Having now described a limited number of embodiments of the present invention, it should now be apparent to those skilled in the art that numerous other embodiments in modification thereof are contemplated as falling within the scope of the present invention. For example, reference has been made herein to use of the transducer preferably in association with a violin or viola. However, it is understood that the present invention also has application in any stringed, such as the illustrated banjo bridge, instrument employing a bridge on which the musical strings are disposed.

Patent Citations
Cited PatentFiling datePublication dateApplicantTitle
US3325580 *Aug 8, 1966Jun 13, 1967Lester M BarcusMusical instrument utilizing piezoelectric transducer
US4147084 *Jun 30, 1977Apr 3, 1979Underwood Donald ESound pick-up attachment for stringed instrument
US4211139 *Apr 18, 1978Jul 8, 1980Nippon Gakki Seizo Kabushiki KaishaPickup mechanism
US4491051 *Jan 3, 1983Jan 1, 1985Barcus Lester MString instrument pickup system
Referenced by
Citing PatentFiling datePublication dateApplicantTitle
US4867027 *Aug 11, 1987Sep 19, 1989Richard BarberaResonant pick-up system
US4989491 *Jan 12, 1989Feb 5, 1991Baggs Lloyd RStringed instrument with resonator rod assembly
US5042971 *Apr 16, 1990Aug 27, 1991Ambrose Stephen DMethod of manufacturing an electrical circuit system and electrical circuit system
US5123326 *Mar 30, 1990Jun 23, 1992Martin ClevingerString musical instrument with tone engendering structures
US5342989 *May 14, 1993Aug 30, 1994Bbe Sound, Inc.Planar wave transducer assembly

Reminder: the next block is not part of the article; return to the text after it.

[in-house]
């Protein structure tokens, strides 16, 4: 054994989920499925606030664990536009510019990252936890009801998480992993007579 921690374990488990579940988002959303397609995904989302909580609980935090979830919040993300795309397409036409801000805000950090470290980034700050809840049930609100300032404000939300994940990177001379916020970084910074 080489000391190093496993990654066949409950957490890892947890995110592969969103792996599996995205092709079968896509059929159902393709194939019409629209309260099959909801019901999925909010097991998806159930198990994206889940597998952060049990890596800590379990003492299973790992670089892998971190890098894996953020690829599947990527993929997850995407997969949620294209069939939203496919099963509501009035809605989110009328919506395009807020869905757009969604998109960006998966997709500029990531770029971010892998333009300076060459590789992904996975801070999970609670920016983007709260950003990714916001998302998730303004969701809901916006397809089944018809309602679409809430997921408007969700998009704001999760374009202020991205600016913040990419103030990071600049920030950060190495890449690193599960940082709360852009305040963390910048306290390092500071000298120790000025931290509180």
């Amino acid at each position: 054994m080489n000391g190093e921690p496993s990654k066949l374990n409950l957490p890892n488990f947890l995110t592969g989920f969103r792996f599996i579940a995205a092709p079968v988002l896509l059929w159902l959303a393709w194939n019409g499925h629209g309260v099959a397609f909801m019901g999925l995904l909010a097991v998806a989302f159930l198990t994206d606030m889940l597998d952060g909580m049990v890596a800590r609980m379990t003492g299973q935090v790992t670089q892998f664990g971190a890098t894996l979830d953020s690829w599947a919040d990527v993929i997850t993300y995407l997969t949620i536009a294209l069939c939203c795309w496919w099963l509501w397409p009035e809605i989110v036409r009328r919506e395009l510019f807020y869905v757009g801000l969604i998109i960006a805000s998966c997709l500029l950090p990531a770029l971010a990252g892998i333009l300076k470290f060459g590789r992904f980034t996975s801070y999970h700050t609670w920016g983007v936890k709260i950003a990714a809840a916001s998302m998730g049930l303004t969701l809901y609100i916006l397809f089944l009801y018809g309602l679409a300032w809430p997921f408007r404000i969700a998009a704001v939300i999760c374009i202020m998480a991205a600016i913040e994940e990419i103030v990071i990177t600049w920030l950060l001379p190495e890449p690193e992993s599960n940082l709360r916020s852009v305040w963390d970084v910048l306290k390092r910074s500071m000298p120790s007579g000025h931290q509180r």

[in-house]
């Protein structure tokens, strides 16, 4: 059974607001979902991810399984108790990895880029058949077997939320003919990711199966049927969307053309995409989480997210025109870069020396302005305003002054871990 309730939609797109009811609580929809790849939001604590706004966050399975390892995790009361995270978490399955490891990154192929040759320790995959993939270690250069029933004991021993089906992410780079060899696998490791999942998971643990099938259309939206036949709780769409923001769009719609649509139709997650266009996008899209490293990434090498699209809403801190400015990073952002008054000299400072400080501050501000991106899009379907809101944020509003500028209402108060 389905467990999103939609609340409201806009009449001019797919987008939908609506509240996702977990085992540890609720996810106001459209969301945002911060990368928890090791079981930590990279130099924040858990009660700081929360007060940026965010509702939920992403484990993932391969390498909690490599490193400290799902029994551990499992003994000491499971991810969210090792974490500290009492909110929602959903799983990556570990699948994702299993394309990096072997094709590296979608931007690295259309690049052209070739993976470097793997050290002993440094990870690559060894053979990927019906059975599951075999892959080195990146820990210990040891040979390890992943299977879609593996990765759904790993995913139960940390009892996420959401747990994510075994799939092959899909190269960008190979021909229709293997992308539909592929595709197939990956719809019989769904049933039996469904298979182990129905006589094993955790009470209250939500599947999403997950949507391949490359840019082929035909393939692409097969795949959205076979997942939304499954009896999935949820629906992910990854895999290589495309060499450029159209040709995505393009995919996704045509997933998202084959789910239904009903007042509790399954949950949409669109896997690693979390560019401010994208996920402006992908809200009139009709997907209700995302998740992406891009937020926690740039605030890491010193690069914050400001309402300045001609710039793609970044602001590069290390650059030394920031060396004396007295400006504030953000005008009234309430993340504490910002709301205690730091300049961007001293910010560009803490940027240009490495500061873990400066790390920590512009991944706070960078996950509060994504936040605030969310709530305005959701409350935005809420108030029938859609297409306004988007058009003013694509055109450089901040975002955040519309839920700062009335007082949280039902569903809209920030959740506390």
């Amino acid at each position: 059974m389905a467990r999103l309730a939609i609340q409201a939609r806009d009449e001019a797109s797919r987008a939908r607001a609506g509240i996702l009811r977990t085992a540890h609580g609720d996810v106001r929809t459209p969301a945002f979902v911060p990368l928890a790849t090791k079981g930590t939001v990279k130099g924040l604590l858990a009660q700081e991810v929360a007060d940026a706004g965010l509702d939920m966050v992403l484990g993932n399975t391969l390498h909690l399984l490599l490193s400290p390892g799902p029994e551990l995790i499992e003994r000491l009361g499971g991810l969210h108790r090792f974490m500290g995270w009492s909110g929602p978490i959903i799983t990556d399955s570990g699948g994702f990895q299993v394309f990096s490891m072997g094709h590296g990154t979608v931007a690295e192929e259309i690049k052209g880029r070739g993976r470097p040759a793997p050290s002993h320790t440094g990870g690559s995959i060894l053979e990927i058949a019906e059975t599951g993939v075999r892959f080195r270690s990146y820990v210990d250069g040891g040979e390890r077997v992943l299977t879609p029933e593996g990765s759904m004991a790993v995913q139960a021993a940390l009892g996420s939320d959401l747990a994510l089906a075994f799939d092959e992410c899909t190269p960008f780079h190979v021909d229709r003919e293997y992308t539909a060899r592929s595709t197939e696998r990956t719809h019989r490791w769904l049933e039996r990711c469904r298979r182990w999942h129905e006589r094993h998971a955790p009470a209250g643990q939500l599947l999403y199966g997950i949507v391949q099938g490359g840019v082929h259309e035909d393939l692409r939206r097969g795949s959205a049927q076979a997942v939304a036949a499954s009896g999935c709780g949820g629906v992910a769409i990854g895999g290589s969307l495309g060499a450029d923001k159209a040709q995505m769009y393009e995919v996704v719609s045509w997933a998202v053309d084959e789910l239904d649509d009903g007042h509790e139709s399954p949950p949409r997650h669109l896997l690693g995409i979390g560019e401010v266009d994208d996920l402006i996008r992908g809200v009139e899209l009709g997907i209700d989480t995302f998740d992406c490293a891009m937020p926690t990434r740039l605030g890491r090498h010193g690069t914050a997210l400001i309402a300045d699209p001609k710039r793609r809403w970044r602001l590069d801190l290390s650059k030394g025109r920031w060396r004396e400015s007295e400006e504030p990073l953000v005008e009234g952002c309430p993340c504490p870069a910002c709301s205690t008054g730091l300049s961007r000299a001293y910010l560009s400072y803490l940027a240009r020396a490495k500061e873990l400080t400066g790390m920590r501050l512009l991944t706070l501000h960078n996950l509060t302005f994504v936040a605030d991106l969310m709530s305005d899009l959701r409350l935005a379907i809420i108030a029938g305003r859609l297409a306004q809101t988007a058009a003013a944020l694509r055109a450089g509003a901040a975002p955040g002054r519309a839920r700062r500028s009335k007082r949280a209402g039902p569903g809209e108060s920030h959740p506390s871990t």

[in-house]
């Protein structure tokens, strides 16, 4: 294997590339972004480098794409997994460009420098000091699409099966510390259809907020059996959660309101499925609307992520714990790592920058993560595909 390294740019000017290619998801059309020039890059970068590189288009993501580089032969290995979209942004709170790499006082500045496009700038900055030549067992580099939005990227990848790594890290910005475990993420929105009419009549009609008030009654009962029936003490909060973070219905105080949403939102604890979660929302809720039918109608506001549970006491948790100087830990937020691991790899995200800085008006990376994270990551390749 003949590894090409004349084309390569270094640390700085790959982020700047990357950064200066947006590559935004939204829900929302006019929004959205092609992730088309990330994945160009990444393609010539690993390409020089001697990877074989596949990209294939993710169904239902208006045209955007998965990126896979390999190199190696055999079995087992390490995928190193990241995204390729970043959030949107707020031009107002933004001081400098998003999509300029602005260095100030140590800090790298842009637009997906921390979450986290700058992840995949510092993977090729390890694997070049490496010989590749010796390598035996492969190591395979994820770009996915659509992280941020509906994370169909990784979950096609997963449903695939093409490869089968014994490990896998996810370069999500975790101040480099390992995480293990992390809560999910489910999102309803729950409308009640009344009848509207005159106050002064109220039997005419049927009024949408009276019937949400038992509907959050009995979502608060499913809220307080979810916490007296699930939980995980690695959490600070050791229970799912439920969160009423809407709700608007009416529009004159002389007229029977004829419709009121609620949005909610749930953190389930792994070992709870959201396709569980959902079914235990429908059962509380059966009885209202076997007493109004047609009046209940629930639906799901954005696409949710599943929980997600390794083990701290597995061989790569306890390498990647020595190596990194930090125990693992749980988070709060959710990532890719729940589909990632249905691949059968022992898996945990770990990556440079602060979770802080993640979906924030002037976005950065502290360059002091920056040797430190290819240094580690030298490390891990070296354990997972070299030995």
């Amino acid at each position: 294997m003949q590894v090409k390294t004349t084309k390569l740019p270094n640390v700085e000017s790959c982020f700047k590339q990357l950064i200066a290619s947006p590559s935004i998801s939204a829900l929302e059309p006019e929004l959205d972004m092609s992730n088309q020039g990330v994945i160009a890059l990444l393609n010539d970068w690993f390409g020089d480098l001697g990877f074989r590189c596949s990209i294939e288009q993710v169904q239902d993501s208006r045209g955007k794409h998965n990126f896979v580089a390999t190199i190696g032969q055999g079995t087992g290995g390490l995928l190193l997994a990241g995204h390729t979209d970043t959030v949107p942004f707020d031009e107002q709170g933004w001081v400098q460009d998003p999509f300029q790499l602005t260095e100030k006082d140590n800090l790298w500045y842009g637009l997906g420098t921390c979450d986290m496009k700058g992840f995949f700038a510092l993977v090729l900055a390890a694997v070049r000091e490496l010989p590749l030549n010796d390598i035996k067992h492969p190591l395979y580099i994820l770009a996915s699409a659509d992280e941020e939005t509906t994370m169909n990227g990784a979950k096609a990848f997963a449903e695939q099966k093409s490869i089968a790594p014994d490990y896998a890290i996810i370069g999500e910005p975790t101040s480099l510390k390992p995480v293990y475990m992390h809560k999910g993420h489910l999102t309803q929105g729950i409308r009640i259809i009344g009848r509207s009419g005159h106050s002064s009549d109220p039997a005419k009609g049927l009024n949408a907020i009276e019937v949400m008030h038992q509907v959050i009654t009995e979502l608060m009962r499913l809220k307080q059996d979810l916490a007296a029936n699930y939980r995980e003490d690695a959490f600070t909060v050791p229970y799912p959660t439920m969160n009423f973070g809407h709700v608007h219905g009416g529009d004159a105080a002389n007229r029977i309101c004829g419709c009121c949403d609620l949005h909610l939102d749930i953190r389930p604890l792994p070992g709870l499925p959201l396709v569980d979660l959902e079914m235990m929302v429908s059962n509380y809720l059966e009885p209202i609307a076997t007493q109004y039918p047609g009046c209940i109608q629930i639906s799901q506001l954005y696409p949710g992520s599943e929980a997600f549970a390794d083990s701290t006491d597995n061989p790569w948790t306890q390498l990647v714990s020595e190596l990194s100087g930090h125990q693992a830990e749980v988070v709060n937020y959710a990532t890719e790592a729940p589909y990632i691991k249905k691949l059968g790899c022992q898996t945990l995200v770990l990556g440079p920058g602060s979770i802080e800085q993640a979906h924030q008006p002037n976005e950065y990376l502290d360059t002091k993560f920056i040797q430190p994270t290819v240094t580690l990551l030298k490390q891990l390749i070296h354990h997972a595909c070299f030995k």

US5911171 *Mar 13, 1998Jun 8, 1999Wong; Ka HeiPickup system for bridge of stringed musical instrument
US5945622 *Oct 28, 1997Aug 31, 1999Yamaha CorporationSilent stringed musical instrument equipped with pickup for faithfully converting vibrations of strings to electric signal without changing vibration characteristics of bridge
US6239349Jul 2, 1999May 29, 2001Fishman Transducers, Inc.Coaxial musical instrument transducer
US6429367May 21, 2001Aug 6, 2002Fishman Transducers, Inc.Coaxial musical instrument transducer
US6677514Dec 19, 2001Jan 13, 2004Fishman Transducers, Inc.Coaxial musical instrument transducer
US7084341Jan 14, 2004Aug 1, 2006Barr Damon ASound pickup system for acoustic string instruments
US7319188May 25, 2006Jan 15, 2008Gary Upton BirkhamshawStringed instrument electronic pickup
US7982125Oct 25, 2007Jul 19, 2011Yamaha CorporationTransducer and stringed musical instrument including the same
US8088988Apr 22, 2009Jan 3, 2012Randazzo Teddy CTriangular mode guitar pickup
US8724833Dec 18, 2012May 13, 2014Floyd Bell Inc.Piezoelectric audible signal with spring contacts and retaining and spacer ring
US20120090449 *Nov 26, 2010Apr 19, 2012J-won Music Co., Ltd.Acoustic and electric combined stringed instrument of violin group
CN1855221BApr 26, 2006Jul 6, 2011雅马哈株式会社Changer and stringed instrument equipped with the same
DE10318216A1 *Apr 22, 2003Nov 25, 2004Hermann MüllerSchallschwingungsabnahmesystem, Klanginstrument und Verfahren zur Abnahme von Schallschwingungen
DE10318216B4 *Apr 22, 2003Mar 16, 2006Hermann MüllerSchallschwingungsabnahmesystem, Klanginstrument und Verfahren zur Abnahme von Schallschwingungen
Classifications
U.S. Classification84/731, 984/371, 84/DIG.24
International ClassificationG10H3/18
Cooperative ClassificationY10S84/24, G10H2220/475, G10H2220/541, G10H2230/151, G10H2230/121, G10H3/185, G10H2230/081, G10H2220/495
European ClassificationG10H3/18E
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Apr 6, 2001ASAssignment